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Thursday, February 4, 2016

Clueless about memorable icons, theirs and mine

Published February 4, 2016
At work one day, I expressed to a coworker my frustration of being bombarded by customers with half a dozen very different questions in less than five minutes. Unrelated to my tasks, the subjects, in part, ranged from, “Where’s the ladies room,” (twice) to “How do I get to I95 south,” to “Do you deliver?” I answered, back and to the left, you can’t there from here and yes, no, sort-of.
So I said to my co-worker, “What do I look like the Shell Answer Man?”

“The Shell Who?” she said.

The woman was in her thirties and did not know who the Shell Answer Man was. I felt old.
So I asked her, “Are you familiar with the Marlboro Man?” She shook her head. I changed the subject.

I find it interesting that I am more than twice the age of a human being who does not remember some of the most iconic advertising characters I grew up with. Because today, most gasoline ads are about energy saving, not dollar saving, who needs a Shell Answer Man anyway. And it’s understandable that someone old enough to be the parent of my grandchild might only know who the Marlboro Man was because of anti-smoking campaigns. After all, cigarette advertising on TV and radio was banned in 1971 due to the Public Health Cigarette Smoking Act.

But what about the phrases that became so ingrained in our everyday lives back then like, “good to the last drop,” and “takes a licking and keeps on ticking,” To this day my coffee still comes in a blue can and my watch, bought at the biggest of the big box stores with falling prices, cost a mere $8.88. Which means I’m stuck in my ways and cheap.

Most of the adults I work with didn’t have clue who Poppin’ Fresh was until a huge little lizardy online insurance company parodied it in one of their own wacky and popular TV commercials. But what about Speedy Alka-Seltzer and Morris the Cat? Barely memorable, unless you are old enough to remember LBJ and Tricky Dick.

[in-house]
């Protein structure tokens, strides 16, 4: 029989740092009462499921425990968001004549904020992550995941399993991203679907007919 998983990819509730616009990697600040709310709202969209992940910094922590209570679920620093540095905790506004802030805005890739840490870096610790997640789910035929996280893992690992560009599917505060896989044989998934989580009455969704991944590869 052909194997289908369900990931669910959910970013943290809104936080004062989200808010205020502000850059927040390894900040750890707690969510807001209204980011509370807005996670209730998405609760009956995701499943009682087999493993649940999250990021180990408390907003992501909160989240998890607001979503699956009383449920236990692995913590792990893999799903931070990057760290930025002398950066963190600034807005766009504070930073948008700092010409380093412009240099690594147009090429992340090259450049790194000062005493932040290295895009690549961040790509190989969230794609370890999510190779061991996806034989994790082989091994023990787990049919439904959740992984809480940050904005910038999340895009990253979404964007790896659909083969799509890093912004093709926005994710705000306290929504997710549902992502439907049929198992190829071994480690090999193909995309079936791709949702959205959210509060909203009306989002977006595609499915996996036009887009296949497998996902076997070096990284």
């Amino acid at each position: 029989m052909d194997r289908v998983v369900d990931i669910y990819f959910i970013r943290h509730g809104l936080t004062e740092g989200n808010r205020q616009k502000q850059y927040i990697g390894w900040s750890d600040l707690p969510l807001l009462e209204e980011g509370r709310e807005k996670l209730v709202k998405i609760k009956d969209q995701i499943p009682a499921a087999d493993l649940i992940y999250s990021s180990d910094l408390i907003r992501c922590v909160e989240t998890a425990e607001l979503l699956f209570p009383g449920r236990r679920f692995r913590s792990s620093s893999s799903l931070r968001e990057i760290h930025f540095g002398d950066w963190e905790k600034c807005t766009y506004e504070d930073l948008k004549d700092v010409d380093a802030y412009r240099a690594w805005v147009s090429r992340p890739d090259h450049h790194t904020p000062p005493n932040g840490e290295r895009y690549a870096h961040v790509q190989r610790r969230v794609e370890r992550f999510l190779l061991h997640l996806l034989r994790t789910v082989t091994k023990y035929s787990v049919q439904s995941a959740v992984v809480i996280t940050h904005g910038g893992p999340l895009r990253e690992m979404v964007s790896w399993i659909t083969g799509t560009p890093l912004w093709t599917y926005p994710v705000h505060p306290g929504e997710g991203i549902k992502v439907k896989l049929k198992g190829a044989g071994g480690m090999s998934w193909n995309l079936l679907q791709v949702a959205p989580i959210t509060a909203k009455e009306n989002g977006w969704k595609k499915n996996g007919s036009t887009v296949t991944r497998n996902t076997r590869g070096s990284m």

When I started quizzing others about what I remembered, I switched to famous people. I was sure that the You Tube, Pay-per-View, Netflix, Amazon and Hulu generation would be familiar with the actors and actresses that were so much a part of my life when TVs had rabbit ears and you could park and watch movies through the windshield of your car. Some didn’t actually watch the movies at the drive-in but that’s a subject for another day.

The younger-than-me-bunch knew that Kate Hudson was Goldie Hawn’s daughter but they never heard of Laugh-In. Jayne Mansfield no, her daughter Mariska Harqitay of Law and Order, yes. Danny Thomas, no, Marlo Thomas sort-of, because of St Jude. Marlo’s husband Phil Donahue, no way. They didn’t have a clue about Loretta Young, of big and small screen, and monkey mom Maureen O’Sullivan. Once famous in the pool, on ice and on screen, Johnny Weissmuller and Sonja Henie? They had never heard of them.

Ed Sullivan was a somewhat familiar name because of the Beatles. Steve Allen and Jack Parr no, Johnny Carson, maybe. Merv Griffin, nope. The marriage of Tiny Tim to Miss Vicki and the unforgettable singing voice of Mrs. Miller, (not to be confused with Miss Miller of talk show audience fame), they never heard of any of them.

I wanted to continue but soon realized that even though the divide between generations could have led to a depressing wallow in old age, it did not. I am as clueless about their memorables as they are about mine. So I’ll brew a good-to-the-last-drop cup of coffee, have a Poppin’ Fresh Danish and watch Tarzan and Jane on my Zenith with Flash-Matic tuning.

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